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Inception

Agile Inception: align the team for success. Techniques to allow teams to align on what they are going to deliver.

The toolkit

The aim of the Inception stage of a project increases the team's confidence in the costs and benefits involved. This is done by allowing teams to understand the project and break the idea down into medium sized blocks that can be prioritised and delivered using a Just In Time approach.

Usually lasting up to 10% of the overall project time frame, Inception helps the the team to form around understanding the project and what is needed to deliver the right things at the right time.

This gives a shared sense of purpose and allows them to adapt to priority changes from the Product Owner by providing alternatives that align with the product vision.

The output of Inception is a Go / No Go decision for the project now the team has a more detailed understanding of the effort involved and the expected returns.

  • Customers & Personas

    Customers & Personas

    Looking at Customers and Personas allow the team to ensure that any product or solution appeals to the needs and desires of the end users. By understaning the customers the team are targeting, it also allows them to understand who is not targetted.

  • PTEST Mindmap

    PTEST allows the team to structure the project functional requirements into a heriarchy of Themes, Epics and Stories. By using a mindmap the team can rapidly define the initial scope for each Epic Level requirements.

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  • NFR Mindmap

    NRFs help to define how the system should operate, and how the solution must cater for the key aspects of Performance, Availability, Reliability, Recoverability, Integrity, Scalability, Security & Servicability.

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  • Elevator Pitch

    The Elevator Pitch allows teams to articulate why they are here and what the vision for the project is. By ensuring that the pitch is in place and understood by all, it reduces the risk of misalignment within the inception stage.

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  • CSF & KPIs

    Critical Success Factors (CSFs) and Key Performance Indicators (KPIs) help to define what success looks like for the project. The metrics identified should be SMART and should focus on IT, Business and Customer satisfaction.

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  • Project Team

    Identifying the team needed to deliver the project. This includes both roles and individuals and will identify both the core team who will be involved day to day and the extended team who will be involved at certain points.

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  • Stakeholders

    Understanding the interest and the influence of key stakeholders will ensure that the team are able to ensure that everyone is involved at the correct time thoughout the change delivery.

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  • UX / Designs

    Visualising how the product will look and interact when used by customers will help the team validate functional requirements. It will also help with delivery by ensuring key design artefacts are ready ahead of time.

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  • Business Architecture Change

    Understanding the ripple effect of the change within the business is key to identifing the cost associated with delivering the project. This stage helps looks at the post launch landscape and what is needed to get us there.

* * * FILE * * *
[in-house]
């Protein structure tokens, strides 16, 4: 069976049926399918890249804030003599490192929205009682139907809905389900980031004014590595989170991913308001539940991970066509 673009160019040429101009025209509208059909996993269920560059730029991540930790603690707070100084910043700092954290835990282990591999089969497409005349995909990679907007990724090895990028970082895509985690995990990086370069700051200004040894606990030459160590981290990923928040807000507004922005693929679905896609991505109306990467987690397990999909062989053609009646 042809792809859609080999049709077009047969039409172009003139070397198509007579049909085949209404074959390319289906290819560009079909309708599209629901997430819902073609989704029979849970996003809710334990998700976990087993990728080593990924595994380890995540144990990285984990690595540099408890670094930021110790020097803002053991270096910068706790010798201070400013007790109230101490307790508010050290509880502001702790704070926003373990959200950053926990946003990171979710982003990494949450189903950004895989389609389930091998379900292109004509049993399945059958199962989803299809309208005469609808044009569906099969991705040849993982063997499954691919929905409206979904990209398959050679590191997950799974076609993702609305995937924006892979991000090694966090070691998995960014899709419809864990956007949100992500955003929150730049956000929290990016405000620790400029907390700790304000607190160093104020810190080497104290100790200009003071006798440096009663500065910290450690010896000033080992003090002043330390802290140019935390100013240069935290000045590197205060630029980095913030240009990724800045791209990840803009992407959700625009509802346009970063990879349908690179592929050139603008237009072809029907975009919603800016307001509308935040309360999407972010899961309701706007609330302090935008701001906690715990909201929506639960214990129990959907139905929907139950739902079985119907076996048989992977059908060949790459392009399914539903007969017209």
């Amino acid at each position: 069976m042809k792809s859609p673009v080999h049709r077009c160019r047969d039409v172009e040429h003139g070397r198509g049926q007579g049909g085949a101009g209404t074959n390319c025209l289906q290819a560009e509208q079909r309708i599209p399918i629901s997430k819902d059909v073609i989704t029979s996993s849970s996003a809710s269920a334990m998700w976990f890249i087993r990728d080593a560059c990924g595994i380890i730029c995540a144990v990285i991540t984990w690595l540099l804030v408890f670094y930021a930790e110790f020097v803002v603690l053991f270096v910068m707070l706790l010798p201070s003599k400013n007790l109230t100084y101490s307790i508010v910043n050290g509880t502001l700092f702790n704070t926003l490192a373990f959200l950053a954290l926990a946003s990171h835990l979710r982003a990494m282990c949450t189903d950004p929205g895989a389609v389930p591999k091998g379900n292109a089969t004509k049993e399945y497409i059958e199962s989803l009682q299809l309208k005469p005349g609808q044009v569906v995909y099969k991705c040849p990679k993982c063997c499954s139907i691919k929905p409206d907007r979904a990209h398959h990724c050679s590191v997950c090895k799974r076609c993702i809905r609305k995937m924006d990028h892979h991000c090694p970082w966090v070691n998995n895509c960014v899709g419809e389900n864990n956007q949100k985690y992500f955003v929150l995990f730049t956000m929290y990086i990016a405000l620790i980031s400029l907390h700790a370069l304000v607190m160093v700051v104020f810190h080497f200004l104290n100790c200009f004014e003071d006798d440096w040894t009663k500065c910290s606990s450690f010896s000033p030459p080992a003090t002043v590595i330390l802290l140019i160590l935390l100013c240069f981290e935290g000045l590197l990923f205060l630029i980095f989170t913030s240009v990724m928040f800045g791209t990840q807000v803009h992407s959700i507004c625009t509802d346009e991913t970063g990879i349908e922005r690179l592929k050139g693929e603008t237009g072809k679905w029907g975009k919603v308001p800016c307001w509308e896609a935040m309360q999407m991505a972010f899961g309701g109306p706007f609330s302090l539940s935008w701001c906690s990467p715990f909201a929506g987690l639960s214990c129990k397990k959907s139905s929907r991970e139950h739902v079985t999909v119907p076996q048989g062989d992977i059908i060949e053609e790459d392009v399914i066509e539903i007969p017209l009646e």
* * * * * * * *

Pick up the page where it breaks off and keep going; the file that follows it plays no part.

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  • Data Changes

    This stage looks at questions such as... How will theinformation that the organisation holds change? How will this impact the information that we hold about the customers? What regulation could be affected by the change?

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  • Candidate Architecture

    This looks at the technical solution and helps the team to articulate how they are expecting to build it. This includes identifying which technologies will be used and how the solution would interact with existing systems.

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  • Backlog & Estimates

    Understanding the backlog helps the tema to identify how much work there is by assessing how big the components are. They can also identify where the complexity is and how confident they are in the deliverables.

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  • Risks & Spikes

    Understanding what may derail the team during the project lets them address the concerns ahead of time. The output of the risks may be Spikes or POCs which may form part of the exit criteria to inception.

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  • Costs & Benefits

    Usually focas is placed on how much the project will cost to deliver. This stage looks at any additional costs to the product post go-live. It also helps focus on refining the benefit estimate from earlier stages.

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  • Epic Board

    The Epic Board provides the answer to 'What is the Delivery Plan'. By understanding the order of features to be delivered, Risks and dependancies can be managed to remove any blockers to delivery.

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  • Release Proposition

    Understanding how we're going to ship the product to the end customer lets the team identify the cost / benefit of each release. This is key in focusing the team on releasing value in incremental chunks.

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  • ROI Projections

    The ultimate aim of inception is for the team to communicate when they expect the value to be delivered and how they will be able to maximise ROI as early as possible within the project.

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